Kayaking with Rob

This morning my cow orker Rob and I went kayaking. He’s thinking of buying a kayak, but he’s had numerous knee surgeries so he needs a big cockpit so that he can get in and out. He also wants something that’s not too hard to lift, so he probably doesn’t want a rotomoulded kayak like I have. But he’s in luck – this year there are new materials that are as cheap as rotomoulded, but nearly as light as fibreglas. Almost makes me wish I’d waited a year.

First he tried a Swift Adirondak 13.6 (yes, he’s a Swift Boat Veteran now) which is certainly an easy boat to get in and out (almost canoe like) but it’s short and beamy and not very fast. We took it easy and had a nice slow paddle. We went up past the weir and turned around at the same place where Vicki and I turned around the first time we paddled up the creek.

On the way back, Rob was starting to notice how much easier it was for me to paddle than for him. And when we got back, he asked for something sleeker, and they suggested he try a Hurricane Tampico XL. But the only one they had was out already, so they said he should wait. While he was poking around looking at what they had, I picked up the paddle he had been using. It was carbon fiber, and very, very light. I took it out for a quick paddle around, and it was beautiful. It was like getting a second wind. Unfortunately it costs $290. I know what I want for my birthday next year.

Rather than waiting for the Tampico, we went across the street to check out Oak Orchard. They have a big selection of kayaks as well. At first, Rob and I found the guy manning the store a bit odd, and not very “together”. But after a while we warmed to him as he seemed to get it together, or we figured out what he was getting at, or something. He put Rob in a Eddyline Merlin XT, which is longer than the Adirondak, and also had a more pronounced V-hull. Rob found it a bit more difficult to get in than the Adirondak, and also because of the more agressive hull shape it felt a bit “trembly”. The guy gave him some really good advice about dealing with the lack of stability, and I think it worked. Rob and I paddled a bit around the bay, so he was dealing with a boat with a lot less initial stability than the one he’d been using before, but also waves and wake and wind. We paddled up and down a bit, and it was obvious that the boat was way faster than the previous one, and pretty close to the speed of mine. Obviously a nice boat, and a good choice for him.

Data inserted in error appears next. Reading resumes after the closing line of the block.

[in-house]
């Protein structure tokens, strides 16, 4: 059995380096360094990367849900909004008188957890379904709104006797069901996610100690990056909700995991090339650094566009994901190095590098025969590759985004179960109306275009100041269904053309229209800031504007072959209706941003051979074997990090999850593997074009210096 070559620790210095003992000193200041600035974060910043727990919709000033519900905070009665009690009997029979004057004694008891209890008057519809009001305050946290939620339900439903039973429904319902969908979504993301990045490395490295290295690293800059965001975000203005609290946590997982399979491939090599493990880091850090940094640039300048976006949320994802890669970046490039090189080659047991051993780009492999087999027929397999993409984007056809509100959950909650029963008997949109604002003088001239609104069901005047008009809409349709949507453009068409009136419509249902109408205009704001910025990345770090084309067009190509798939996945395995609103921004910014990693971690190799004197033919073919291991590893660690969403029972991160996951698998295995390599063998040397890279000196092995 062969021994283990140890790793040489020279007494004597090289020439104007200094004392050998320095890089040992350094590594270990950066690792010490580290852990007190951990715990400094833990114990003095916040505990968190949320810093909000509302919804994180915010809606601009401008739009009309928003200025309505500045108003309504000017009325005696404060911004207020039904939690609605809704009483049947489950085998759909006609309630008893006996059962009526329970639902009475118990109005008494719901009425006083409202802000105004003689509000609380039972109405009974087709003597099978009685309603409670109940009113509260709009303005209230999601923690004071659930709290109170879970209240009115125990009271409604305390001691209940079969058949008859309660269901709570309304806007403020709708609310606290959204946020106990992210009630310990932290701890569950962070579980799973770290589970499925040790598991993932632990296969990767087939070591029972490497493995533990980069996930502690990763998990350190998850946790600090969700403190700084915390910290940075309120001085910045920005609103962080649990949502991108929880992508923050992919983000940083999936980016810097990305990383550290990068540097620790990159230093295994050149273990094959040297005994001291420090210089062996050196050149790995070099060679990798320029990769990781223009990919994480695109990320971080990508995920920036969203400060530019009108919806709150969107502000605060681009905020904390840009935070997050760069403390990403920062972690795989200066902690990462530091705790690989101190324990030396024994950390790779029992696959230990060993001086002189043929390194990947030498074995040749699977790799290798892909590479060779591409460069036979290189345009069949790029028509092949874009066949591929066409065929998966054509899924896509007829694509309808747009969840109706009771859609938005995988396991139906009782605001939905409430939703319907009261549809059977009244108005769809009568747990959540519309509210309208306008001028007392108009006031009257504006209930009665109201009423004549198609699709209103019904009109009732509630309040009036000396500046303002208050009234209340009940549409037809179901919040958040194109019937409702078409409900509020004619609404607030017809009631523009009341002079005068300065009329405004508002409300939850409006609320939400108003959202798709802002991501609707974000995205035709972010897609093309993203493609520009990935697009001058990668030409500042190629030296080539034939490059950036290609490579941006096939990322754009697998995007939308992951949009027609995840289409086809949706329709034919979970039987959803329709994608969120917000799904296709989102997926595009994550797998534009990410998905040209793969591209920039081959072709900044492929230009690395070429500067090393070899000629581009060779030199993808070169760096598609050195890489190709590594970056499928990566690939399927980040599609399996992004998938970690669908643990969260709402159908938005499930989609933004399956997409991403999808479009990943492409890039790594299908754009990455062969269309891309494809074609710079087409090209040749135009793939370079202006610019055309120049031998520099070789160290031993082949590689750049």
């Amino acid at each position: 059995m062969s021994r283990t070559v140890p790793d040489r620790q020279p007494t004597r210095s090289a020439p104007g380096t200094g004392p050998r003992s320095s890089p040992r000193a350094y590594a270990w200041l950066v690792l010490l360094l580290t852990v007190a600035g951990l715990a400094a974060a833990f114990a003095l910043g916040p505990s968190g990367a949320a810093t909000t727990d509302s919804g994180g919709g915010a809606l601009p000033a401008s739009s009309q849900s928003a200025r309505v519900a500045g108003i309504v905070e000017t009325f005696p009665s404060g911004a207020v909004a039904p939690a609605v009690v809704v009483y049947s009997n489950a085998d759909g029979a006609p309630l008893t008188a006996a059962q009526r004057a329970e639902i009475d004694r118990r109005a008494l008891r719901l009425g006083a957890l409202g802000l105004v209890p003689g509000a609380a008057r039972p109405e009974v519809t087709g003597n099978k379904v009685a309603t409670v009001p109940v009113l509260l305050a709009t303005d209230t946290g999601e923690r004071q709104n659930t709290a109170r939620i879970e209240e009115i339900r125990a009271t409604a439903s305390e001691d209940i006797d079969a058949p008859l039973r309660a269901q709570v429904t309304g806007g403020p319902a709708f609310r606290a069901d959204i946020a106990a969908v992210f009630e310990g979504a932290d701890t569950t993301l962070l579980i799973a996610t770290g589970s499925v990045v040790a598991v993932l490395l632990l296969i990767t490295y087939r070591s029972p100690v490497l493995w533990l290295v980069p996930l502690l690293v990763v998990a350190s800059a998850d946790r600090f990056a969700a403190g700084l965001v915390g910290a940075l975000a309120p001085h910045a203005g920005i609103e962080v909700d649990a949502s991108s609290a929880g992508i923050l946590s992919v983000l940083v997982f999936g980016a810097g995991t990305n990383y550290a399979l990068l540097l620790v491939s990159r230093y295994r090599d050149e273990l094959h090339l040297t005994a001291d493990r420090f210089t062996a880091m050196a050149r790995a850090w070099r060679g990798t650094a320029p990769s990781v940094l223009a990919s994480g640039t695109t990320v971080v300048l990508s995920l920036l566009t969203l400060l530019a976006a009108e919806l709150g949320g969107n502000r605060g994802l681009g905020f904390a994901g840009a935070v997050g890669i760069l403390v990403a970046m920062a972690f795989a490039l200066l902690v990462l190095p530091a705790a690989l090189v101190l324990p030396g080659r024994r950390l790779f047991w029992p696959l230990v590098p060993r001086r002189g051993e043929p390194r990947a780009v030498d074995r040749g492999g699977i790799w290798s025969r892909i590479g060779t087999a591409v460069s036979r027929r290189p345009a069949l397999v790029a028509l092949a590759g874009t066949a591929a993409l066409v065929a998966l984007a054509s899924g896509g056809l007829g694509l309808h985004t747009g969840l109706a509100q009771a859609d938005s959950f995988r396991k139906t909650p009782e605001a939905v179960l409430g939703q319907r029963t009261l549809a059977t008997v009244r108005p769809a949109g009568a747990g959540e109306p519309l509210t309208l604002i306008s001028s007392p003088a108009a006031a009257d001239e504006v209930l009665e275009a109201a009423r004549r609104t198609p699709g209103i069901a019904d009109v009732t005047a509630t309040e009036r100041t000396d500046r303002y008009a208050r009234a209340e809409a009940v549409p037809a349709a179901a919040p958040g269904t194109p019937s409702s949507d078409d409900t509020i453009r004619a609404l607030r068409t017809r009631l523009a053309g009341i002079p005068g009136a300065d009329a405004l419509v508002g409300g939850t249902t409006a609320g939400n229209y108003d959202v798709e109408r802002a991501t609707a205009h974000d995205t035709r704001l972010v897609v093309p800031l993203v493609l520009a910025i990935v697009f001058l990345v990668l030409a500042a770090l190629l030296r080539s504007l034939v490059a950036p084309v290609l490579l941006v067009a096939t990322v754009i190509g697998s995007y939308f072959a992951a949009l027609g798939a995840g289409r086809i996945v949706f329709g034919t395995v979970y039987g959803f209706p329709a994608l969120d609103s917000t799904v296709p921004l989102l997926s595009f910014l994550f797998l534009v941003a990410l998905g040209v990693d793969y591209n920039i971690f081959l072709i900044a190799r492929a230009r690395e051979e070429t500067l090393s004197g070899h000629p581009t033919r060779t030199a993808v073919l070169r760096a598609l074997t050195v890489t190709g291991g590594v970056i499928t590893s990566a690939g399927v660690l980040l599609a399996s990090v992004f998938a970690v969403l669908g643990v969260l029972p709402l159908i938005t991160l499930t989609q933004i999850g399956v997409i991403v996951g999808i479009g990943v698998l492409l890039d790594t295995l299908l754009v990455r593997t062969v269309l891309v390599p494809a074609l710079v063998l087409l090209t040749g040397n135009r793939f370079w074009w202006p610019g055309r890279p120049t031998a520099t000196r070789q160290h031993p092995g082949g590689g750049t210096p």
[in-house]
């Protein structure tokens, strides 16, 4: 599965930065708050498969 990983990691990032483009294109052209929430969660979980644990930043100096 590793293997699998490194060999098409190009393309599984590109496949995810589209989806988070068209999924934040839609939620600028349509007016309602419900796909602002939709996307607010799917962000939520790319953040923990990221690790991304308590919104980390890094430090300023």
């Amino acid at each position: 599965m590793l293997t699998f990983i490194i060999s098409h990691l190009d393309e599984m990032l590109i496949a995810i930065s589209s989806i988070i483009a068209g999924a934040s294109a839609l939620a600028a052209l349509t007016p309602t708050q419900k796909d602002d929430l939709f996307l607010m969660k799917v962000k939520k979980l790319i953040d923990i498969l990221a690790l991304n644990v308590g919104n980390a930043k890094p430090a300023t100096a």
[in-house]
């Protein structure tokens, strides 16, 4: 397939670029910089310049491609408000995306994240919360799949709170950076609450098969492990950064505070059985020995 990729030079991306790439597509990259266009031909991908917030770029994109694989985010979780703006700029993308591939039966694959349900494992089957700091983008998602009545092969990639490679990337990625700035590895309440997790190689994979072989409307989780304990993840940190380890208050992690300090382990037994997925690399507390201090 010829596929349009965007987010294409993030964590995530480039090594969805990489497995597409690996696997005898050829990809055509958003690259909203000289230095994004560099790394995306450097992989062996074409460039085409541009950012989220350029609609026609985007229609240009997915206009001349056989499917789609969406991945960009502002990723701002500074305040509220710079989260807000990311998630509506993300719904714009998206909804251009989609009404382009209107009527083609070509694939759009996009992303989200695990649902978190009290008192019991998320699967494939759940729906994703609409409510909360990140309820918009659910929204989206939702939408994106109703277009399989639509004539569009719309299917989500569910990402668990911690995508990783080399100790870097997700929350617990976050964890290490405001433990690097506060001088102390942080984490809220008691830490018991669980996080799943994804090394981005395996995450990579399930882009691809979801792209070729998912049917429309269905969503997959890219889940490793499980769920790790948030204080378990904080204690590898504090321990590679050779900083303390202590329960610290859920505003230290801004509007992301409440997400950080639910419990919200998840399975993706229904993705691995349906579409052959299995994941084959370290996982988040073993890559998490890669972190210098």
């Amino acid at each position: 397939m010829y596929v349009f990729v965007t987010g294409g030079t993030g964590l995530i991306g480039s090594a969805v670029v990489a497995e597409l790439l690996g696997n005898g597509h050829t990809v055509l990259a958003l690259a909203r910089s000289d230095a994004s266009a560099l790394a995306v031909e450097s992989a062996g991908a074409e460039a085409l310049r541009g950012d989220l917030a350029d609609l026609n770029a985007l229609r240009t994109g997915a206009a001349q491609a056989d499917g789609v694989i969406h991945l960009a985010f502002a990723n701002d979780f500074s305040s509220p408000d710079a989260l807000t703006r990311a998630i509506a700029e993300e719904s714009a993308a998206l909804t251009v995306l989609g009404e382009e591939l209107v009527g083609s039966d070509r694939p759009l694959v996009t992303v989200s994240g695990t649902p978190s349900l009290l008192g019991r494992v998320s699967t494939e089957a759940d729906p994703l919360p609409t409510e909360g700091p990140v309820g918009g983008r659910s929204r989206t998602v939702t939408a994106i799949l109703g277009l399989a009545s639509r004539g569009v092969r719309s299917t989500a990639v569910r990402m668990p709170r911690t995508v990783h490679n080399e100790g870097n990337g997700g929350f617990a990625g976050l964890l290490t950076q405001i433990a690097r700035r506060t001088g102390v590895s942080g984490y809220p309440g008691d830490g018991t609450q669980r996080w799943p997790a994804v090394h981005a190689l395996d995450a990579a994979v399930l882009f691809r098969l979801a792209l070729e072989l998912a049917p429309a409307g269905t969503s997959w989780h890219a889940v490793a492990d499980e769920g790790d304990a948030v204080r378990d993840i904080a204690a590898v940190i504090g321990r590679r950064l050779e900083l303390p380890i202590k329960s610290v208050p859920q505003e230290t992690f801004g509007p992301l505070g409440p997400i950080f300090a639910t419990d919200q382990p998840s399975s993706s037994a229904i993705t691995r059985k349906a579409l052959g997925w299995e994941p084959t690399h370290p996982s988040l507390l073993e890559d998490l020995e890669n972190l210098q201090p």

Rob didn’t want to make a decision right away, so we went out to lunch afterwards, and afterwards I went home and he went back to BayCreek to try that Tampico.

3 thoughts on “Kayaking with Rob”

  1. What kind of paddle was that which cost $290? My brother and I are looking for new paddles that allow offset blades, etc.. Unfortunately, I’m not sure I can fork out quite that much money.. Perhaps as much as $175..

    By the way — how tall is your friend? Just curious as I’m 6′ 2″ and that rules out a bunch of boats right there..

  2. Rick, the $290 dollar job was the all-carbon version of the this year’s version of the same paddle I have – mine is an aluminium shaft with plastic blades. I can’t tell you the model, but it’s by Aqua Bound. Oh wait, here on the Aqua Bound web site, it’s the Stingray, the all carbon model of which weighs 29 ounces. Mine is last year’s Seaquel, which weights 40 ounces. Doesn’t sound like much of a difference, does it?

    My friend isn’t as tall as me, and I’m 6’2″. Probably around 5’10” or so.

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